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Nixon Felon and Evangelical
Icon Charles Colson Dies


BY DAVID MARK and ADELLE M. BANKS                                                                   ©2012 Religion News Service

Charles W. Colson, the Watergate felon who became an evangelical icon and born-again advocate for prisoners, died April 21 after a brief illness. He was 80.
 
Despite an early reputation as a cutthroat "hatchet man" for President Richard M. Nixon, Colson later built a legacy of repentance, based on his work with Prison Fellowship, a ministry he designed to bring Bible study and a Christian message to prison inmates and their families.
 
Colson founded the group in 1976 upon release from federal prison on Watergate-related charges. Prison reform and advocating for inmates became his life's work, and his lasting legacy.
 
Colson had undergone surgery on March 31 to remove a pool of clotted blood on his brain. On April 18, Prison Fellowship Ministries CEO Jim Liske told staff and supporters that Colson's health had taken a "decided turn" and he would soon be "home with the Lord."
 
Due to his illness, for the first time in 34 years, he did not spend Easter Sunday preaching to prisoners, his ministry said.
 
''For more than 35 years, Chuck Colson, a former prisoner himself, has had a tremendous ministry reaching into prisons and jails with the saving Gospel of Jesus Christ," said evangelist Billy Graham in a statement. "When I get to Heaven and see Chuck again, I believe I will also see many, many people there whose lives have been transformed because of the message he shared with them.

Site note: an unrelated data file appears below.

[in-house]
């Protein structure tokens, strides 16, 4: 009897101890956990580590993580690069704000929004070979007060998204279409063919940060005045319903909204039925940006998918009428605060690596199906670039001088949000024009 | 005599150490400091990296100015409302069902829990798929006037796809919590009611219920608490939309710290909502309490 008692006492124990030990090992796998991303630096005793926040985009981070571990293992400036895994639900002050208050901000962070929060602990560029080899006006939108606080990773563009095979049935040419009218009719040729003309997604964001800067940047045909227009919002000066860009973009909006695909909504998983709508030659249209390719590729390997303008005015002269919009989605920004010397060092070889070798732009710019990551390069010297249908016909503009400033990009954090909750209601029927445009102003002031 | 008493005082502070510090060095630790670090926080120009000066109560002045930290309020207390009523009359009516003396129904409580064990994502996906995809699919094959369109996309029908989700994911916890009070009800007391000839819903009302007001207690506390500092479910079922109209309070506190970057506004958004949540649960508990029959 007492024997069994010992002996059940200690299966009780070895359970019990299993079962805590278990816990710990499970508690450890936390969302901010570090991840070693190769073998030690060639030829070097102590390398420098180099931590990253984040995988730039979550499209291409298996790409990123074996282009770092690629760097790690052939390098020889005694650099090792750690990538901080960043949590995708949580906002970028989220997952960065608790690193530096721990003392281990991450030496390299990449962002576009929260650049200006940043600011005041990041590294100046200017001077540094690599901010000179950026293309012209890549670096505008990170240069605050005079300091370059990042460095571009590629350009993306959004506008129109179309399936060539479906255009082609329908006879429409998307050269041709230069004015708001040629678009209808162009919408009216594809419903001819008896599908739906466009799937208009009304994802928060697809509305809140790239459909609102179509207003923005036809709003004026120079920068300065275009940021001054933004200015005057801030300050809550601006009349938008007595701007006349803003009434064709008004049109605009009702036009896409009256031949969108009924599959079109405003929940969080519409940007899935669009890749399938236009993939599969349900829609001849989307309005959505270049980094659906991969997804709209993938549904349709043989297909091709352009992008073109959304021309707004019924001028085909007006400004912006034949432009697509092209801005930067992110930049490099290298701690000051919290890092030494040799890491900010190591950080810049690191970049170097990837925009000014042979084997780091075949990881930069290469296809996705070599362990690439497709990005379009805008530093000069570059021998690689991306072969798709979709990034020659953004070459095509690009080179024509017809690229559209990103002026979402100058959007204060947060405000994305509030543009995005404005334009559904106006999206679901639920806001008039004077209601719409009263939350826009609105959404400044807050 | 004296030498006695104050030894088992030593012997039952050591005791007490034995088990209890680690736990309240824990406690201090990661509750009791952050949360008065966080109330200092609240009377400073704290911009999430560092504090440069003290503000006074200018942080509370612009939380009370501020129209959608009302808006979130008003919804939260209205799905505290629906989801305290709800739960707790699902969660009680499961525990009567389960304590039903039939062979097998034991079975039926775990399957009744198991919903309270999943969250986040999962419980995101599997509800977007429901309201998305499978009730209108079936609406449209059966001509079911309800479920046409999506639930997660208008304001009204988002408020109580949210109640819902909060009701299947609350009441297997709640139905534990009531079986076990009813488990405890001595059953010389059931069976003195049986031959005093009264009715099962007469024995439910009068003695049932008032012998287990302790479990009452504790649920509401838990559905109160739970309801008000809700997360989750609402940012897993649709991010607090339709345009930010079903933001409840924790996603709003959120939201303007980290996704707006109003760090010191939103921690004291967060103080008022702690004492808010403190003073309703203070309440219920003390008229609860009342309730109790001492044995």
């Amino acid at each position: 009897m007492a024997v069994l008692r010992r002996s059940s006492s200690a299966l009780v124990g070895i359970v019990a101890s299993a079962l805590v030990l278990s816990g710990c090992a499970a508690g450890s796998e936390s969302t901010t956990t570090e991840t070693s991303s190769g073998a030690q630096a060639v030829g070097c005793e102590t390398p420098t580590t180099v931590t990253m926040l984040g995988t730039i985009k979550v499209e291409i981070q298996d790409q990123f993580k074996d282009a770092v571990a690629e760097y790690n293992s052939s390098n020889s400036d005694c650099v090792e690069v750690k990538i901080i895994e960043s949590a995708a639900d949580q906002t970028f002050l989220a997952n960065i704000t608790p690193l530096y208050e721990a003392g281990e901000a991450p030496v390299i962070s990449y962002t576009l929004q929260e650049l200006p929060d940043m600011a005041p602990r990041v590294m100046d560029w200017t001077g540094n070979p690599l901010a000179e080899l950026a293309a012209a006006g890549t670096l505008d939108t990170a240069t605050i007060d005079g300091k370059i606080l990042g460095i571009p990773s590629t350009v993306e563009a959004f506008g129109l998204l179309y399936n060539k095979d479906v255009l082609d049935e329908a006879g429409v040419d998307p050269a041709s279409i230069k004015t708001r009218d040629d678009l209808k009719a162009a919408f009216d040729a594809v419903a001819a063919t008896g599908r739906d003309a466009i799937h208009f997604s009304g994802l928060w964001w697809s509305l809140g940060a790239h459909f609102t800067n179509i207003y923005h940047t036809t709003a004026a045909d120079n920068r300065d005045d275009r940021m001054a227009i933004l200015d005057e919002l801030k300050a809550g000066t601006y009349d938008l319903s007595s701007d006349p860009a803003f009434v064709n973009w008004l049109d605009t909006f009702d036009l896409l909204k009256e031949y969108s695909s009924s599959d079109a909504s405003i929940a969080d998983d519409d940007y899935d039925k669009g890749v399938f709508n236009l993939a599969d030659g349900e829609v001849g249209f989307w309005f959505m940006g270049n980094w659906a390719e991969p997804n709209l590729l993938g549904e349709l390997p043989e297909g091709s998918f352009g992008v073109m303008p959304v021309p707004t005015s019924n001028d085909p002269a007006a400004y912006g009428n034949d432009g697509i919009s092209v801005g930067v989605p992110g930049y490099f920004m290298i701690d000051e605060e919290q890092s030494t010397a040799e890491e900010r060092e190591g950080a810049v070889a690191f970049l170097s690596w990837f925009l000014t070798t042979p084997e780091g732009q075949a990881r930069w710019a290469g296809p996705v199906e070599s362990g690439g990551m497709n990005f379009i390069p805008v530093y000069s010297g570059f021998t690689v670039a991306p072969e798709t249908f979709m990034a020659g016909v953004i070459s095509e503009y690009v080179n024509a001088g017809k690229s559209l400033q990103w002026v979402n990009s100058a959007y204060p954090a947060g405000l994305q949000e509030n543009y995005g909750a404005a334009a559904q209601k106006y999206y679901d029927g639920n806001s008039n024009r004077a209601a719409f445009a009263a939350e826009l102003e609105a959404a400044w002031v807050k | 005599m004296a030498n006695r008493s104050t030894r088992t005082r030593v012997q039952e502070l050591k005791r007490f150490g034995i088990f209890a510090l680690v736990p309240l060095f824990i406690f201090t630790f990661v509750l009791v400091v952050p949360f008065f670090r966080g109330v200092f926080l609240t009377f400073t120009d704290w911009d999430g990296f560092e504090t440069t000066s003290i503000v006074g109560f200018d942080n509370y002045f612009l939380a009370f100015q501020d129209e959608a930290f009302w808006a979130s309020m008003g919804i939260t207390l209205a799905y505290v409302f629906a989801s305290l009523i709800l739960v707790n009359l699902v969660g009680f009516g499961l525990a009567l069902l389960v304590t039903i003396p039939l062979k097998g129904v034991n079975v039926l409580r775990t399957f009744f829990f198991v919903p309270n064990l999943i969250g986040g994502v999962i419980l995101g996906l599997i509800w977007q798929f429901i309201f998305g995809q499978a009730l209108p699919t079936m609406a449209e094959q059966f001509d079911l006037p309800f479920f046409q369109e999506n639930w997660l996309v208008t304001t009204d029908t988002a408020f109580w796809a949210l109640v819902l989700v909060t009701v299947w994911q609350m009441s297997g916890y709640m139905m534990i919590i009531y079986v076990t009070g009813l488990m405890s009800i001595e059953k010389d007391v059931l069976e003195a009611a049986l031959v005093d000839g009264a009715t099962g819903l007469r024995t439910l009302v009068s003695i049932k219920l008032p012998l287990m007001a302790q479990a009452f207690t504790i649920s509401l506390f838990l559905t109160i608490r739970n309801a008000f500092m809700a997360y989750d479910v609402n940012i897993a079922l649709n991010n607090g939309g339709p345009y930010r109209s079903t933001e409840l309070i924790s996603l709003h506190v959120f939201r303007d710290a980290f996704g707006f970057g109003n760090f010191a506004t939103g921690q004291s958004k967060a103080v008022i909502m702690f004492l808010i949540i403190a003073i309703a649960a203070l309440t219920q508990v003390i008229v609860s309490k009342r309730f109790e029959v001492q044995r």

He will be greatly missed by many, including me. I count it a privilege to have called him friend."
 
In many ways, Colson's life personified the evangelical ethos of a sinner in search of redemption after a dramatic personal encounter with Jesus. He also embodied the evangelical movement's embrace of conservative social issues, although often as a happy warrior.
 
Today, Prison Fellowship has more than 14,000 volunteers working in more than 1,300 prisons across the country. More than 150,000 prisoners participate in its Bible studies and seminars every year.
 
The organization founded by Colson also provides post-release pastoring for thousands of ex-convicts, and supplies Christmas gifts to more than 300,000 kids with a locked-up parent through its Angel Tree program.
 
Colson also founded Justice Fellowship, to develop what he called Bible-based criminal justice, and advocate for prison reform. In 1993, Colson won the $1 million Templeton Prize for Progress in Religion, and donated the money to his ministry.
 
In addition to his work with Prison Fellowship, Colson authored more than 30 books that sold more than 5 million copies, including his seminal 1976 autobiography, Born Again.
 
Colson became an evangelist for better prison conditions and championed what he called "restorative justice," in which nonviolent criminals should stay out of jail, remain in the community where they committed their crime, and work to support their families and pay restitution to the victim.




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